Why teach “Watch”?

Because getting your dog’s focus with a single word is very useful. You can distract him from enticing trash in the street, for example, or keep his eyes on you when walking past another dog. Plus, dogs that are rewarded for paying attention do it more. And attentive dogs are easier to train.

How to teach “Watch”

Step 1. Grab a bunch of small, delicious treats. Face your dog—he can be sitting, lying down, or standing.

Step 2. At first, praise and treat your dog for looking at your feet or for turning in your direction.

Next, wait for something a little better, maybe your knees. Once you have something better, don’t reward for anything below that point.

The progression might look like this:

  1. Dog looks at your feet. Praise and treat.
  2. Dog looks at your knees. Praise and treat.
  3. Dog looks at your waist. Praise and treat.
  4. Dog looks at your face. Praise and reward with a big jackpot of many treats.

Progress can be fast or slow, depending on the day. But your dog doesn’t know what you want until he has been rewarded for it many times, so keep practicing.

Step 3. When your dog figures out that looking at your face earns him a treat (when he gets his treat and immediately looks at you again), begin to train a longer watch. Do this by pausing a second after your dog looks at you before you praise and treat. Next, pause for two seconds before you praise and treat, and so on. When your dog can hold eye contact for 3 seconds, he is ready for the verbal cue.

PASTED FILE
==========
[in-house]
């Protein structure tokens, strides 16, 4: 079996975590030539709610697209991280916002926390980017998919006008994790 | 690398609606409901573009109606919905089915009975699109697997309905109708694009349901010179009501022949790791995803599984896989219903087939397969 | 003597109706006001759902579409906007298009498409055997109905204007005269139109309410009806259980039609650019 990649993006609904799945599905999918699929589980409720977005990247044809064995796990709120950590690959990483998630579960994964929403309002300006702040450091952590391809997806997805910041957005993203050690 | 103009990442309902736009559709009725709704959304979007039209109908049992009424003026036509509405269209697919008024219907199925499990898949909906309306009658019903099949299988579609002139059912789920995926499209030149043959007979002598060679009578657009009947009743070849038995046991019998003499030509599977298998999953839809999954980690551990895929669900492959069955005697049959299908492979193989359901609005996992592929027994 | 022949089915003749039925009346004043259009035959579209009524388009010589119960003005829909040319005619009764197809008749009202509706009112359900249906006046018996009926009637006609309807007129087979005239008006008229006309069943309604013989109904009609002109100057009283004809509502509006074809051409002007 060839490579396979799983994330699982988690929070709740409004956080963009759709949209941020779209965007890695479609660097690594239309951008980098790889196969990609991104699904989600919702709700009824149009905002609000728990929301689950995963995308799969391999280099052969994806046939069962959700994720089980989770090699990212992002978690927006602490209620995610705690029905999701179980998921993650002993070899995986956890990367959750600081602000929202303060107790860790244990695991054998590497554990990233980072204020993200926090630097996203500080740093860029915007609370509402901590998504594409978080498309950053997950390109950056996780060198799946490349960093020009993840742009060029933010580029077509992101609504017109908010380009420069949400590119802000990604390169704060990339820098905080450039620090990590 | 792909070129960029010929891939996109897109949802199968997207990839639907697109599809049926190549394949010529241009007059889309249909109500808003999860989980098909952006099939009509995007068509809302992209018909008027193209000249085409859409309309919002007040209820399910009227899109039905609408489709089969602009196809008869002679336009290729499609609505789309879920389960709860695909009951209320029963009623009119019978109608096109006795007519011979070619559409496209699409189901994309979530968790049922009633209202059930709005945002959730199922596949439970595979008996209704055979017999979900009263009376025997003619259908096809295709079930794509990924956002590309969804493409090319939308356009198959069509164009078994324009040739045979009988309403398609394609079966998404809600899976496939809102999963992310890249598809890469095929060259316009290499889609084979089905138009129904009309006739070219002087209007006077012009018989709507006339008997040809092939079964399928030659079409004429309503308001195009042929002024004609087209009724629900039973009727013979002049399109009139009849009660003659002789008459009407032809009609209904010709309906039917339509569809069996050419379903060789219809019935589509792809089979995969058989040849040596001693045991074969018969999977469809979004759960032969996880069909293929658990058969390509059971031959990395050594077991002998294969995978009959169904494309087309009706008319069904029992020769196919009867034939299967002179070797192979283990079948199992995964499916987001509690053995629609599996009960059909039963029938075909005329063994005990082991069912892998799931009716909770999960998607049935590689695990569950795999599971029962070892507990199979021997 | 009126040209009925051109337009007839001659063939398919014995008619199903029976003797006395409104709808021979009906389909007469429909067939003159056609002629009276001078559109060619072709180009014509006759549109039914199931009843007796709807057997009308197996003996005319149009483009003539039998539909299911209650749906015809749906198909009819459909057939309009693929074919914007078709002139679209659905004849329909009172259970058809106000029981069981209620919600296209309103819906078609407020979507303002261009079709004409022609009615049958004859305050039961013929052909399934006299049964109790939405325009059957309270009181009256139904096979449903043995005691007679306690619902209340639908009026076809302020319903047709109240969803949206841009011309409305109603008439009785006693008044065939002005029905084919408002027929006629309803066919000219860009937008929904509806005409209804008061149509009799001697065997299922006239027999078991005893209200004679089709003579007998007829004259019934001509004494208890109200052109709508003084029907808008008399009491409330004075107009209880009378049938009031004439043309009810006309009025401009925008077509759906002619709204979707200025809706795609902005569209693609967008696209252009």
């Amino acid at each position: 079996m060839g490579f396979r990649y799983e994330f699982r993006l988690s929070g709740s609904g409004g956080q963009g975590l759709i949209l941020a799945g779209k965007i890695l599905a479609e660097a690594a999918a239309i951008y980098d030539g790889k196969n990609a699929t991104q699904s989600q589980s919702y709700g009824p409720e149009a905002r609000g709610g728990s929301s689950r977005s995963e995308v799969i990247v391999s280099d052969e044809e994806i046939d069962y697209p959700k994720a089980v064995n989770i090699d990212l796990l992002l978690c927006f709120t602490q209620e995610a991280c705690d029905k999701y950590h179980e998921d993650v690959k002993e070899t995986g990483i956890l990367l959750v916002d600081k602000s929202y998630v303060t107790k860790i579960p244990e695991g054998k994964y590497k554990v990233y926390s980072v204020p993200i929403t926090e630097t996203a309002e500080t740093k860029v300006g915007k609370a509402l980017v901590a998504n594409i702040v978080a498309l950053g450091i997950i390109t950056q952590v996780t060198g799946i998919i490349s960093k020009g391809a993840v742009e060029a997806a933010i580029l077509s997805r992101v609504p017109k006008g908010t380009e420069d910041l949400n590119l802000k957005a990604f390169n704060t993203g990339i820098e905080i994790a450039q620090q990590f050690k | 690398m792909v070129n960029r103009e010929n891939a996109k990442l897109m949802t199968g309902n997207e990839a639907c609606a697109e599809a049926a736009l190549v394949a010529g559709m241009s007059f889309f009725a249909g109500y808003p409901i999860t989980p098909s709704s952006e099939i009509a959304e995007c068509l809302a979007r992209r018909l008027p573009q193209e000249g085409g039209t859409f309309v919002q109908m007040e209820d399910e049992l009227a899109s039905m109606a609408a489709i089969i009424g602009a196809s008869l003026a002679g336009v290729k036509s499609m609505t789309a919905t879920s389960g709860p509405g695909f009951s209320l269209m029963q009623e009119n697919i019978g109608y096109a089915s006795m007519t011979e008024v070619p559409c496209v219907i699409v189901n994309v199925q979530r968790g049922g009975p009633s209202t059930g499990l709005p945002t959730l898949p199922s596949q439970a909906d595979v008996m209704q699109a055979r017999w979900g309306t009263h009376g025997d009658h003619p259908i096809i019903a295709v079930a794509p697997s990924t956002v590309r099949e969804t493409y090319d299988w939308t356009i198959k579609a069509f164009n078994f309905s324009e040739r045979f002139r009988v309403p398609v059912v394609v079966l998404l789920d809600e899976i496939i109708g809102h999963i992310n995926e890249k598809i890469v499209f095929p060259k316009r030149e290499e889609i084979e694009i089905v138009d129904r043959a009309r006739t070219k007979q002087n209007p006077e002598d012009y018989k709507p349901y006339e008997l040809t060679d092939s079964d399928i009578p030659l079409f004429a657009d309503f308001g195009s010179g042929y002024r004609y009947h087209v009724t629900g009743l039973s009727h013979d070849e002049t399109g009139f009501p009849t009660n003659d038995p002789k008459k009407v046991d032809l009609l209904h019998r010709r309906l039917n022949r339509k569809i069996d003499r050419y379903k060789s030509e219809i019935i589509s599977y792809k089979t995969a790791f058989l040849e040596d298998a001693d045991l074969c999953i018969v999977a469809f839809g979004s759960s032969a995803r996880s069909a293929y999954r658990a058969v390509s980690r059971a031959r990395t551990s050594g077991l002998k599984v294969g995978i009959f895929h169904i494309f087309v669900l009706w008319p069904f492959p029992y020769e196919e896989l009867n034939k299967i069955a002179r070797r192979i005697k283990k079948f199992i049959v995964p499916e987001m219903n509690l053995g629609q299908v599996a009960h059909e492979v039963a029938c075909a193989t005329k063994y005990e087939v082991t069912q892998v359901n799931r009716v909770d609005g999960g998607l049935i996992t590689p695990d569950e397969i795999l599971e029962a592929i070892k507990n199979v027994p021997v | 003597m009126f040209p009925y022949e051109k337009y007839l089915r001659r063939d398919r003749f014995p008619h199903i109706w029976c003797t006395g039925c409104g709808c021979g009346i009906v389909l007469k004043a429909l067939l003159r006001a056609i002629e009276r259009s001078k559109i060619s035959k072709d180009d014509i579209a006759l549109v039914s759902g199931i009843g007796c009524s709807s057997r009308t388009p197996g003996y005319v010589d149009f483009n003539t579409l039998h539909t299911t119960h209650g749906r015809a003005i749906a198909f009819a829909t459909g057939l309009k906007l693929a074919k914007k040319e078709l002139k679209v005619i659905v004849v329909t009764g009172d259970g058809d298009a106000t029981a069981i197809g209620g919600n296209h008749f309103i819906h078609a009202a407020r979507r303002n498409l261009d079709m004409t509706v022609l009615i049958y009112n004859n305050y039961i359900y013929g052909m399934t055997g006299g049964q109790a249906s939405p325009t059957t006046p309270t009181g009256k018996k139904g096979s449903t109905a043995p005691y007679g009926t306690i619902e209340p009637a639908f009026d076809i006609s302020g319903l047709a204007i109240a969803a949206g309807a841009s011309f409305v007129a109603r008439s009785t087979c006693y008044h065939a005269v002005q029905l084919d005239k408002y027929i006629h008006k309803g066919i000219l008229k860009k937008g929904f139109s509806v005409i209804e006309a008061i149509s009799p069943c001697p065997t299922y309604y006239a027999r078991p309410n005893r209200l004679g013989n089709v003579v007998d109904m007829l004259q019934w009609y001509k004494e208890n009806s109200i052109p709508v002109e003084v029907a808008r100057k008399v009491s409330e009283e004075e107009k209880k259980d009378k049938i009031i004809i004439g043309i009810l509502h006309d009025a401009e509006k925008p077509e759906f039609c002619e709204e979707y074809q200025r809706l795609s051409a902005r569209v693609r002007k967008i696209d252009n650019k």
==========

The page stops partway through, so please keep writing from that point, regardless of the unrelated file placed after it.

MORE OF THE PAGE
Step 4. First praise and treat your dog for looking you in the eye to get him interested in the training. Then, a second before he looks at you (you have to anticipate the moment), say, “Watch.” When he looks up, immediately praise and treat. Repeat many times.

After a few practice sessions, try telling your dog, “Watch” at a time when he is not expecting it. If he immediately looks you in the eye, you have successfully trained watch. Otherwise, keep at it.

Training Tip: Place your treats somewhere behind you or out of your dog’s view, so he doesn’t look at the treats instead of you. If he continues to look at the hand you are treating from, just wait. He will stop trying that eventually and look back up at you.

Troubleshooting: If your dog seems bored or distracted, you may be asking too much too soon. Lower your standards so you can praise and treat more often. Getting something right and being rewarded is fun for your dog and keeps him interested in the training.

Used with permission by Harmony Dog Training